ARTICLES

They're Only Stones
A couple of stories about the local cemeteries and the importance of preservation.

Who's Henry?
A 47-year-old question.

The Forgotten Ones
Preserving our history.

WCCPS Invited to Seneca County
Assisting other groups.

McCann Documents and Confirms Information He Finds on Area Graves
Success in Medina County by WCCPS member.

Students Looking for Graves
Positive association with the College of Wooster.

Graveyard Preservation
Some suggestions by Lynette Strangstad.


 



Graveyard Preservation: A Look Back and Some Suggestions for the Future

 

Part of this article was copied with copyright permission  from Lynette Strangstad. 
(Banquet speech at the Portland  Conference, 1999) 

 

When I was a little girl, we were taught when we visited family graves we were always to walk around a grave, on paths or roads, and never to walk on the grave itself.  We held Memorial Day picnics and family reunions where we visited the graves and talked about the “old times”. I was quite young, but I remember hearing the tales about “this one” and “that one” and how they fit onto the family tree. So, I grew up caring for family graves, learning respect for the dead and gaining a sense of history from them.

Much of that kind of activity is lost these days as families become more and more mobile, scattering over the country like dandelion seeds in the wind.  The result is a disassociation of children from cemeteries in general – these graves do not belong to anyone they know.  This is probably a contributing factor in the increase in vandalism and desecration.

At the very least it contributes to a “lack of feeling connected”. Lacking this opportunity to learn to respect the past and to understand those dead as “ours”, children have also lost an opportunity to learn to respect what has gone on before. One wonders today if anything is still respected.

By bringing back both adults and children to cemetery preservation, we reconnect with the sense of respect and history which can be learned in cemeteries much as, in years ago, we learned it simply by “belonging” to our families.

Experience shows that, historically, every forty years or so, there’s a new revival of interest in cemeteries – at least in “fixing up the stones” or “fixing up the cemetery”. In the sixties and seventies, people began “restoring” their old cemeteries.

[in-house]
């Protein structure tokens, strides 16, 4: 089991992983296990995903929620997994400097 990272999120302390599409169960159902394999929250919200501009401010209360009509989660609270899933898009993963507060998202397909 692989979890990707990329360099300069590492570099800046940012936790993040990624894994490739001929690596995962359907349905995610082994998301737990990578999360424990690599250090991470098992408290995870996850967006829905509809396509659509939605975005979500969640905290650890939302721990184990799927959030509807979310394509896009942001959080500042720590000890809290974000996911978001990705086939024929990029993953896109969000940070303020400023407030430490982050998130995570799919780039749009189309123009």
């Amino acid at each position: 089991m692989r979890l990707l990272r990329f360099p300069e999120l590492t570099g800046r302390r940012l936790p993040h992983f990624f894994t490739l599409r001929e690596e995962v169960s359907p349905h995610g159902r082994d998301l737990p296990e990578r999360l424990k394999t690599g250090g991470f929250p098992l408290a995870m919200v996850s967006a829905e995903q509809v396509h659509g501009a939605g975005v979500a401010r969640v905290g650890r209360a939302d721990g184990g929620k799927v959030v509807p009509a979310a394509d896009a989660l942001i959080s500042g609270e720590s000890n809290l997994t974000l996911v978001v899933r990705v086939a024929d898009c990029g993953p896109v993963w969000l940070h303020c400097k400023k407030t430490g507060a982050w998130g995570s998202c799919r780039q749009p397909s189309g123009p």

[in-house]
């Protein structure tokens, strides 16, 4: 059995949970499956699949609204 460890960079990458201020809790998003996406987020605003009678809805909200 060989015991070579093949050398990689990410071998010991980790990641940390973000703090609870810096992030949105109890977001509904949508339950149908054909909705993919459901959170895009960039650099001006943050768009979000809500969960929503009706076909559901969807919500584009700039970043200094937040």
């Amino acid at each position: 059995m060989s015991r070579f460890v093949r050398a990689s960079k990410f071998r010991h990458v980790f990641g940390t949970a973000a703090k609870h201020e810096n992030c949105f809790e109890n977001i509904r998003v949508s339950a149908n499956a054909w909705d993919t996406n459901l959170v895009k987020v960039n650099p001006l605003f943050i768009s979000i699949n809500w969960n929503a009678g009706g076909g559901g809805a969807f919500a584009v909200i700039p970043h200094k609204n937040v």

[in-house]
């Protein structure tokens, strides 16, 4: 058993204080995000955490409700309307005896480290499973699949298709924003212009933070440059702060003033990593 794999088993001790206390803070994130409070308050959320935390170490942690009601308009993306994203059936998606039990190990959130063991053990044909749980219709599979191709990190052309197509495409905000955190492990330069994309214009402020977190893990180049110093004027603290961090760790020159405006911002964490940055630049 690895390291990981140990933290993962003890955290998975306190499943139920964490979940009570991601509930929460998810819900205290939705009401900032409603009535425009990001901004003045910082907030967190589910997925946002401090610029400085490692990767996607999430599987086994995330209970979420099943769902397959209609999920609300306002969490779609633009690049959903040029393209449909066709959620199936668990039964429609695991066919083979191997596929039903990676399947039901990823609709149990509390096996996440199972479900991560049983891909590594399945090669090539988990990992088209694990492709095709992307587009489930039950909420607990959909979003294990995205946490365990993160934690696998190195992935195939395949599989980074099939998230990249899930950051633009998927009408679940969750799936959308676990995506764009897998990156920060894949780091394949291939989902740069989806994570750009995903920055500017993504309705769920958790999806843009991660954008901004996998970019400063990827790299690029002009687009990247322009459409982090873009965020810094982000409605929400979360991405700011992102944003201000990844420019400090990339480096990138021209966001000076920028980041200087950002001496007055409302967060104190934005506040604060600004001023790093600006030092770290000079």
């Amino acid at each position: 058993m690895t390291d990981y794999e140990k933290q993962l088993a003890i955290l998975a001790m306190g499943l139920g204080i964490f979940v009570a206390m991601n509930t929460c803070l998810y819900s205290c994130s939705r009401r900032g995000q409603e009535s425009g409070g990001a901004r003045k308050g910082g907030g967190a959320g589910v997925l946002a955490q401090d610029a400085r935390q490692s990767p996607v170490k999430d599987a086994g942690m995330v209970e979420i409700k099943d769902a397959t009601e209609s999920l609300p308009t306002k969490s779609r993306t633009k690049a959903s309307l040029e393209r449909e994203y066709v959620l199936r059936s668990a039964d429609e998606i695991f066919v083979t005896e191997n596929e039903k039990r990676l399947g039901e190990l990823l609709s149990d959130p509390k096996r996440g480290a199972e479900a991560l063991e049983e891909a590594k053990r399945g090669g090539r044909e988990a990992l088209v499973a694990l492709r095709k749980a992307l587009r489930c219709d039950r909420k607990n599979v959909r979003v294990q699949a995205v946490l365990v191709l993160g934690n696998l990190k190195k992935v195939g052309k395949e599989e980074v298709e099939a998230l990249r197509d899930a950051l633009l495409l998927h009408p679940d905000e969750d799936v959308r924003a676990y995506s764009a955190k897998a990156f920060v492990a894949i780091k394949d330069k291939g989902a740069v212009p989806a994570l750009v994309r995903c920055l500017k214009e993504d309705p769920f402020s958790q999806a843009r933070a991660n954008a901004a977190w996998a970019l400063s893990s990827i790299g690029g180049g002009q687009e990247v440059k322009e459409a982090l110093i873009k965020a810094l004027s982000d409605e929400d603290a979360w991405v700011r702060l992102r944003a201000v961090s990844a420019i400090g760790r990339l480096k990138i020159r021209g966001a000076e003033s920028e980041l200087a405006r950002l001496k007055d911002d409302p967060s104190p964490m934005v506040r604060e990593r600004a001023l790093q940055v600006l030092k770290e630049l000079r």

Nonprofit groups such as the DAR or Veteran’s associations prompted many of these acts. Their main focus was on beautifying the site and they tended to follow the “trend of the day” regarding houses: while they couldn’t remove large sections of the cemeteries, they could – and did -  remove “unsightly” features such as an old gnarled tree, old plot corner markers, or maybe an old iron fence the needed repair. Instead, they put in walks and roads that were paved for easier access.

All these changes made sites prettier and more accessible to the public, but it also took away some of the historic value of the site.  By the early 1980’s we were still talking about restoring cemeteries, but, again taking a cue from the historic preservation and stone conservation fields, we began to talk seriously about actual cemetery preservation. We learned, among other things, to repair stones with blind dowels and adhesive. Slowly the message was getting out about preserving even broken markers.

In the 1990’s the National Trust for Historic Preservation acknowledged cemeteries with a Task Force on Protection and Management, and also a booklet on Preserving Historic Cemeteries.

Planning was and is probably a “harder sell” than trying to teach people about specific concerns in a cemetery. Dollars are always hard to come by and people want to see immediate results.

How have technical resources changed in the last decade or so?  Unfortunately, not as much as we’d like.  Some experimental work is being done using glass or aluminum or steel rods to hold stones together, and composites are being improved. We still have pretty much the same problems regarding longevity and repair of difficult breaks that we had twenty years ago. And it is still skilled, labor-intensive work, so it is still expensive.

So where do we go from here? I hope we can focus on public education. This not only could have prevented many disasters from the past, but could lead more professionals into the field.

+ It can be instrumental in colleges offering courses in historic site preservation

+ It can force politicians to examine legal issues, funding and care

+ It can teach school children (and their parents) the importance and the pleasures of old cemeteries. That might be our best tool for the future!

Talk to your newspaper or legislator regarding a family site to which the descendants are denied access or maybe one in the middle of a proposed development.  Make your voice heard.  Their voices are stilled forever – ours are not!